‘Second chancers’ campaign aims to change views on justice system
Community Justice Scotland says non-custodial sentences can reduce crime and help offenders.
A new campaign has been launched in a bid to boost awareness of how non-custodial sentences can help reduce crime.
Community Justice Scotland unveiled its Second Chancers initiative in a bid to change perceptions about how the system should work.
It combines short documentary films and audio to tell what it describes as the “authentic and raw stories of success and failure”.
Scotland currently has one of the highest rates of prison sentences in Europe, with Scandinavia having a similar crime rate but levels of incarceration that are almost 50% lower.
Community Justice Scotland argues that rather than putting offenders in prison, which can see them lose their job, home and family, community sentences can help criminals tackle drug, alcohol and mental health problems, at the same time as benefiting from support in areas such as skills training, education, housing and employment.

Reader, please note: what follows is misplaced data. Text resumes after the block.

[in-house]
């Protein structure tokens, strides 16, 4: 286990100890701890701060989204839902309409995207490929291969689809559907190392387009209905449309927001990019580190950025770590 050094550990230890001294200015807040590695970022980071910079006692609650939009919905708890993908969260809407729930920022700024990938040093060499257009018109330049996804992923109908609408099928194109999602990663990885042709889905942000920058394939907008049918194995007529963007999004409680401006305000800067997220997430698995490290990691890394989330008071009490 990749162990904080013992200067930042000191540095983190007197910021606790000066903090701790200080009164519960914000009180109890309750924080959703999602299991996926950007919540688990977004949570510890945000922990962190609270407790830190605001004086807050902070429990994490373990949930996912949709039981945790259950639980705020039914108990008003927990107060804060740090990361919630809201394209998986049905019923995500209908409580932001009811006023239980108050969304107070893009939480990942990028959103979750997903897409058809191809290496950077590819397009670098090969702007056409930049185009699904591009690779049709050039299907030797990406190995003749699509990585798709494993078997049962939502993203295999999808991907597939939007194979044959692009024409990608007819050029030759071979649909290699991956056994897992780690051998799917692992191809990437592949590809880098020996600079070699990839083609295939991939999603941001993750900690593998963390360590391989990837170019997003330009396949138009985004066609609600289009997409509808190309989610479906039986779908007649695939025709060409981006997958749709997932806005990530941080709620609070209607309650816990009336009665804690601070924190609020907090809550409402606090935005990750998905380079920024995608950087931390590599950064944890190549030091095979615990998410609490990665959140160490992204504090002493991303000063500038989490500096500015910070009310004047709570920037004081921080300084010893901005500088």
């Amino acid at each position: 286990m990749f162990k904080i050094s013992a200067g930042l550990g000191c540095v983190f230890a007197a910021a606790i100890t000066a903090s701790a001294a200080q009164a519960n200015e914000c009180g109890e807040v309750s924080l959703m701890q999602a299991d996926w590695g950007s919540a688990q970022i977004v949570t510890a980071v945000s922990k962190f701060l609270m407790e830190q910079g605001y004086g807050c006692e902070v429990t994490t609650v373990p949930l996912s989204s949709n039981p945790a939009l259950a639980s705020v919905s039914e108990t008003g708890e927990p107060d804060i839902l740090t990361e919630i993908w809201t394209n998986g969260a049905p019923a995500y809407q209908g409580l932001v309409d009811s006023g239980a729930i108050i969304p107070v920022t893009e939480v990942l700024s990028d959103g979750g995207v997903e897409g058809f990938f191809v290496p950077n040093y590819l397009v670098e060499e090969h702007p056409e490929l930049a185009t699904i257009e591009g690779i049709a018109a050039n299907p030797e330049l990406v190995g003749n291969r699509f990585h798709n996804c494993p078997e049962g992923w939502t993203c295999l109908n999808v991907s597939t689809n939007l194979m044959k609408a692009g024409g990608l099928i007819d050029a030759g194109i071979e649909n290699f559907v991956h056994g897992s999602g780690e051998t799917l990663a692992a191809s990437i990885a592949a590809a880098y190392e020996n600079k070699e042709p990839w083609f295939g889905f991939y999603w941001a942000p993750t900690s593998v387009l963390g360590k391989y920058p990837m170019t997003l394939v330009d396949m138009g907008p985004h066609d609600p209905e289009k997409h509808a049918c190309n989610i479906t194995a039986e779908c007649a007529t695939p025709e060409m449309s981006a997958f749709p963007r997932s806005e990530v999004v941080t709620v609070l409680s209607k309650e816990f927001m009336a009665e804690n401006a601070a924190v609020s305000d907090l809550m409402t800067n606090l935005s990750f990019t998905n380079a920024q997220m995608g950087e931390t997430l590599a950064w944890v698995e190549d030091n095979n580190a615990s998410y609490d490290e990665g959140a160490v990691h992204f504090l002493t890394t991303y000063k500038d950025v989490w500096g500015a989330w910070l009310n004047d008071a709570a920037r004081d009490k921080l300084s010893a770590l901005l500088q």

Chief executive Karyn McCluskey said: “Scotland has always been a country of inventors, explorers and innovators. In the fields of science, engineering and technology, we strive for what works rather than what has always been done. Why would we approach justice any differently?
“We deserve a smart justice system driven by the best evidence of what reduces and prevents offending, repairs harm and improves the lives of everyone. Isn’t that what justice is for?”
Justice Secretary Humza Yousaf said: “I welcome this campaign, which underpins the Scottish Government’s commitment to supporting those who have offended to address the reasons for their behaviour so they can contribute positively to their communities.
“Short custodial sentences often serve little purpose and this campaign supports our progressive, evidence-led approach to preventing and reducing offending and making communities safer.”